Below are the complete interview transcripts excerpted in the June 11, 2008 article on the City of Savannah’s proposed amendment to its “Minors Alcohol Ordinance”.
First up is a telephone chat with Chris Morrill, Savannah’s Assistant City Manager for Management And Financial Services:
There’s been a great deal of discussion surrounding this issue and at times some of it has been more than a little heated. Is the City manager’s office pleased with the wording of this current draft of the proposed ordinance?
Chris Morrill: I would say yes. I think we’ve had a lot of input from the affected businesses, and from City Council, which frankly, really wants to deal with this issue. I thin we’ve been able to focus on the key issues at hand — which are capacity and underage drinking.
Do I understand correctly that Hybrid establishments will be allowed two separate occupancy ratings — one when set up as a seated restaurant, and the other with their setting removed to become more of a standing environment, and they will be allowed the option to reconfigure for higher occupancy if they so choose, provided it’s clearly posted at the primary entrance?
Chris Morrill: That’s correct, but let me phrase it another way. There are two triggers that signify when a restaurant is turning into a bar. One is the occupancy level: you have restaurants with tables, and then a bar-style occupancy at a higher level when those tables are moved or removed. So, if you’re always going to remain a restaurant, that’s not an issue at all.
But, if one chooses to be included in this new category, they’d be required to have the two different occupancy levels clearly posted. Also, a major change that came out of these meetings is that the subject of entertainment was totally taken out of the current draft. Most folks came to the conclusion that it was not the problem.
There seems to be no clear time listed for when everyone under the age of 21 would half to be out of a Hybrid establishment. At the first draft discussion meeting I attended, it was suggested they’d have to be out by 30 minutes before the kitchen closes, but that is not explicit on here. How will that work?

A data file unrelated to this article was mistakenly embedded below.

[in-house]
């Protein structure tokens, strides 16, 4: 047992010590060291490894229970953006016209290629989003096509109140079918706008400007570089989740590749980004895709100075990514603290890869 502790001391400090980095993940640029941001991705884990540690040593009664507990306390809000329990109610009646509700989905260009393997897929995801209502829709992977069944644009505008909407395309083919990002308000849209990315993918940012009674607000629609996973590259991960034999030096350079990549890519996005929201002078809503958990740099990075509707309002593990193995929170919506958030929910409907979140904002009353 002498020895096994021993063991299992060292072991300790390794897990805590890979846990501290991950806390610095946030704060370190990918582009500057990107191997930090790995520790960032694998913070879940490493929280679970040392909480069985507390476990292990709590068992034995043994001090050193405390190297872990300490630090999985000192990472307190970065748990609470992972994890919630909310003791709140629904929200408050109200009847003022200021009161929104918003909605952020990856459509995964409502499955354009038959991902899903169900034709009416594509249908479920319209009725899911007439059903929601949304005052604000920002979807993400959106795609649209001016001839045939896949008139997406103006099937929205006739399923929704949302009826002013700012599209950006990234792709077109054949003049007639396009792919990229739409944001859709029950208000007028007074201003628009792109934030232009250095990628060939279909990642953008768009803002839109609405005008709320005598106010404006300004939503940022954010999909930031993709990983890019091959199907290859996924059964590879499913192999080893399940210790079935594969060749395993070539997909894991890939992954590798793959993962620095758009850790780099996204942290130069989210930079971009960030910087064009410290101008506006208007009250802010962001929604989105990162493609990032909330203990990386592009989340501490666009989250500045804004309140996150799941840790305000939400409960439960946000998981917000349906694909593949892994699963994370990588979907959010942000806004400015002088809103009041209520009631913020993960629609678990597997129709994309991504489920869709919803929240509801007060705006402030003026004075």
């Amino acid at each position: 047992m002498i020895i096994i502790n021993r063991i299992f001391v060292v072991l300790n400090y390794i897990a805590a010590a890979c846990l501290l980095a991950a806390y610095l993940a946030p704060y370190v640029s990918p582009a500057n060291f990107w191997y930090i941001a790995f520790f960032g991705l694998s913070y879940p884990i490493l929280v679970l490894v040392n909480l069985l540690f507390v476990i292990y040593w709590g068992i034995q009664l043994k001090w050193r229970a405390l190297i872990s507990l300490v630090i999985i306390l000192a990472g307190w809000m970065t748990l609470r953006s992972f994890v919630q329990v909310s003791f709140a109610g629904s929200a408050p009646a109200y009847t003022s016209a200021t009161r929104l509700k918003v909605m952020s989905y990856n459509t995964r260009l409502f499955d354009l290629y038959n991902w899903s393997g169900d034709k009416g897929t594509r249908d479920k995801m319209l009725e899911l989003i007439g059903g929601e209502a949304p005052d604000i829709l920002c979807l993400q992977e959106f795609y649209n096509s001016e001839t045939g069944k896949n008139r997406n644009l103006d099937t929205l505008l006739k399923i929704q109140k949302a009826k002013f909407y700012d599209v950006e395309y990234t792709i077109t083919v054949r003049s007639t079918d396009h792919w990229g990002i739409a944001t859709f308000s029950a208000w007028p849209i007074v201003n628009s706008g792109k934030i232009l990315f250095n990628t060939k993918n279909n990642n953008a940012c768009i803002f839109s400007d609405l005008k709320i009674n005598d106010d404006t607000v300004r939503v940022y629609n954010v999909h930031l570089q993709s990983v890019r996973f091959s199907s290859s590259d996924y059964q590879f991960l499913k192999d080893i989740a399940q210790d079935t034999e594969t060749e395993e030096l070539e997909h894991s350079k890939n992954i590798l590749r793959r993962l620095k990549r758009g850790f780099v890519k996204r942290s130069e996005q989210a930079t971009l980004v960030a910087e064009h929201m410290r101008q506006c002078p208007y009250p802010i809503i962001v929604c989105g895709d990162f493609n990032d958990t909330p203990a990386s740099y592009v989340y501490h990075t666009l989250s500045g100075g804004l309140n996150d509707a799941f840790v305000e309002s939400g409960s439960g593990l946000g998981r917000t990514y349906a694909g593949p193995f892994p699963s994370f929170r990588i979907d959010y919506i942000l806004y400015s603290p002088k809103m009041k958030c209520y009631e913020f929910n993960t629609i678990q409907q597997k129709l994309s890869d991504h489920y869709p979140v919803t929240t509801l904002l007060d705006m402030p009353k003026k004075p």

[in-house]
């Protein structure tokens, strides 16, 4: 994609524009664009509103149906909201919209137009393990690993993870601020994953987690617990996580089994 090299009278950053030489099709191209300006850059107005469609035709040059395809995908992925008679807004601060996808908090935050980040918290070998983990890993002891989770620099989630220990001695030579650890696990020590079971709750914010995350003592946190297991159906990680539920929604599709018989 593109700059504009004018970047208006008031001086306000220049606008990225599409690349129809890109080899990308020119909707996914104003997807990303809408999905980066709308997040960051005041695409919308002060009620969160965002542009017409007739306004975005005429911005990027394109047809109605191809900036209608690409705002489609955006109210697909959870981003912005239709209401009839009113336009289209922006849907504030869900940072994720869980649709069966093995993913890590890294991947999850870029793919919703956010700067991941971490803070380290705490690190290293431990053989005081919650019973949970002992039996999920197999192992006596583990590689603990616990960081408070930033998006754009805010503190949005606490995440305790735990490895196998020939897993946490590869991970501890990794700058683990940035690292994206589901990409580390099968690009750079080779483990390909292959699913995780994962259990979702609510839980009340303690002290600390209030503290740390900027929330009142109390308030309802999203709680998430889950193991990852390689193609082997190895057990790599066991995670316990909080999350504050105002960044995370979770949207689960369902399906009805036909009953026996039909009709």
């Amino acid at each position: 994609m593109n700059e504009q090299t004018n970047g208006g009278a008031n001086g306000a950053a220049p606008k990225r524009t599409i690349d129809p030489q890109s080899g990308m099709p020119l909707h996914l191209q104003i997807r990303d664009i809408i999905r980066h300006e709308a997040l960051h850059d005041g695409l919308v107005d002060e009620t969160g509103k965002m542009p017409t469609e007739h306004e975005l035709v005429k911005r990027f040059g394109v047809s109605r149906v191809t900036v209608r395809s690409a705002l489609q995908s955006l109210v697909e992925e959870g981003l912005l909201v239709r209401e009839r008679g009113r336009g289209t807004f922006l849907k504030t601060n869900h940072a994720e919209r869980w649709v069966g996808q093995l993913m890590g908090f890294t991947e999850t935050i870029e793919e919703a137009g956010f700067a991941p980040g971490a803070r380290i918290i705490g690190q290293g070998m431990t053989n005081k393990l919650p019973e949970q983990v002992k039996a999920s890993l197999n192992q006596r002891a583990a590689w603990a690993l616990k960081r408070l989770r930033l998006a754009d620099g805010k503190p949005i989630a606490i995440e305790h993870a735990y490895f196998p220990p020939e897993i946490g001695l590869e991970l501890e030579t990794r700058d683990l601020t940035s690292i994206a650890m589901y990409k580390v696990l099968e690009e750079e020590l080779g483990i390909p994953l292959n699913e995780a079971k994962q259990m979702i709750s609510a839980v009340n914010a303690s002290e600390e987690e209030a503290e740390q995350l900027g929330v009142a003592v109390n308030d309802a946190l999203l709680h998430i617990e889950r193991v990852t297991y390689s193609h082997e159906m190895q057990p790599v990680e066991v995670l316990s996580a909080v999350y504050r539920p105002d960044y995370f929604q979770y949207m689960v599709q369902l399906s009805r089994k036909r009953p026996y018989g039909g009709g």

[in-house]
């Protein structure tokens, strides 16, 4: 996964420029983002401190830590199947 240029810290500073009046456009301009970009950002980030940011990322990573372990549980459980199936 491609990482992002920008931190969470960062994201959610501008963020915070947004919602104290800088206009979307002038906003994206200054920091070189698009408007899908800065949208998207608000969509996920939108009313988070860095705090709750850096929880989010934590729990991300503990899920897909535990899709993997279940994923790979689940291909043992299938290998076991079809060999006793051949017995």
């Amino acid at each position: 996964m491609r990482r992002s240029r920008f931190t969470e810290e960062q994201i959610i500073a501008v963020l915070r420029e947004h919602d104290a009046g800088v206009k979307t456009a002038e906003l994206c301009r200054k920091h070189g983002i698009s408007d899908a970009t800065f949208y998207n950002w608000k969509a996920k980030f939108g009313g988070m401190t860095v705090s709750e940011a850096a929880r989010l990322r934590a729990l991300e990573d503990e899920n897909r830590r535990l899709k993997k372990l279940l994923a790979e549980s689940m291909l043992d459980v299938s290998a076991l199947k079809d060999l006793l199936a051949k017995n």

Chris Morrill: Well, I was recently in the city of Bend, Or., and I noticed that the restaurants there seem to do the same basic thing. They had signs posted which made it very clear at what time all patrons under 21 would have to be off the premises. Our Revenue Director Buddy Clay has been doing most of the research on this, and he has compiled a list of several cities with similar laws, and how they have chosen to handle these same concerns.
In Bend, all the restaurants seemed to change their status at the same time of the night. We wanted to leave as much flexibility as possible for our business owners. Some of them may only want to take advantage of this option on the weekends, while others may do it several nights a week or only once in a while. Some folks voiced concerns that by leaving that decision up to them it will be harder to enforce. There will likely be some discussions with law enforcement about that.
But I actually think having different (transition) times may help with enforcement. As long as you know when it is that each restaurant is making the shift, you can stagger the enforcement teams — which are made up of Police, Revenue and Fire Departments. They can’t be everywhere at once.
Also, many restaurants felt that by forcing them to essentially remove underage patrons as soon as the kitchen closed, it put them in the awkward position of possibly not being able to let people finish their meals. Is there any “grace period” after a kitchen closes in which underage patrons can wind down their dining before leaving the premises?
Chris Morrill: We’ve heard from many restaurants that they were afraid this would cause problems if there was a family still eating a meal. Of course we won’t shut somebody down because a father is finishing his glass of wine and there’s an 18-year-old at his table. Again, that’s all about reasonable enforcement. The Police, Fire and Revenue Departments will be meeting on this to find out how best to work together.